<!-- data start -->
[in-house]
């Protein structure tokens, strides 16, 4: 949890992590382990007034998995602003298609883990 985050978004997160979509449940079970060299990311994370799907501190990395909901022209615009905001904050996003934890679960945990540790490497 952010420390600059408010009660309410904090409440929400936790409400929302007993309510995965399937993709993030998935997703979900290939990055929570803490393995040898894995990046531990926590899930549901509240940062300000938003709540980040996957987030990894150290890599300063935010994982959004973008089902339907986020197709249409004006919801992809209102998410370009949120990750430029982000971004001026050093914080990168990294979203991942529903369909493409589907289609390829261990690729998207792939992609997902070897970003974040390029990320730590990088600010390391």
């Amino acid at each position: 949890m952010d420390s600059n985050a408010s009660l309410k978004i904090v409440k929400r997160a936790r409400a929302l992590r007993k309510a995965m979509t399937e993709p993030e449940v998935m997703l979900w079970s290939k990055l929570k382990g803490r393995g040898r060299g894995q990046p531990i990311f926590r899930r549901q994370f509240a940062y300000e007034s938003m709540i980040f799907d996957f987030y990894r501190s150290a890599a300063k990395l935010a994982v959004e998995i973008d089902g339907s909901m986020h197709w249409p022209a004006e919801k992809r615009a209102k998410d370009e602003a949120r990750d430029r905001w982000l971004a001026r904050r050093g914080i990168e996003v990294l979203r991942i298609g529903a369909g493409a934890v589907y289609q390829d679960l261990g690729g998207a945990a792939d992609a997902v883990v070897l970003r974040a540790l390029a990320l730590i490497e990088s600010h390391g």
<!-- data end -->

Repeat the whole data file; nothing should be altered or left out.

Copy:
[in-house]
């Protein structure tokens, strides 16, 4: 949890992590382990007034998995602003298609883990 985050978004997160979509449940079970060299990311994370799907501190990395909901022209615009905001904050996003934890679960945990540790490497 952010420390600059408010009660309410904090409440929400936790409400929302007993309510995965399937993709993030998935997703979900290939990055929570803490393995040898894995990046531990926590899930549901509240940062300000938003709540980040996957987030990894150290890599300063935010994982959004973008089902339907986020197709249409004006919801992809209102998410370009949120990750430029982000971004001026050093914080990168990294979203991942529903369909493409589907289609390829261990690729998207792939992609997902070897970003974040390029990320730590990088600010390391």
């Amino acid at each position: 949890m952010d420390s600059n985050a408010s009660l309410k978004i904090v409440k929400r997160a936790r409400a929302l992590r007993k309510a995965m979509t399937e993709p993030e449940v998935m997703l979900w079970s290939k990055l929570k382990g803490r393995g040898r060299g894995q990046p531990i990311f926590r899930r549901q994370f509240a940062y300000e007034s938003m709540i980040f799907d996957f987030y990894r501190s150290a890599a300063k990395l935010a994982v959004e998995i973008d089902g339907s909901m986020h197709w249409p022209a004006e919801k992809r615009a209102k998410d370009e602003a949120r990750d430029r905001w982000l971004a001026r904050r050093g914080i990168e996003v990294l979203r991942i298609g529903a369909g493409a934890v589907y289609q390829d679960l261990g690729g998207a945990a792939d992609a997902v883990v070897l970003r974040a540790l390029a990320l730590i490497e990088s600010h390391g």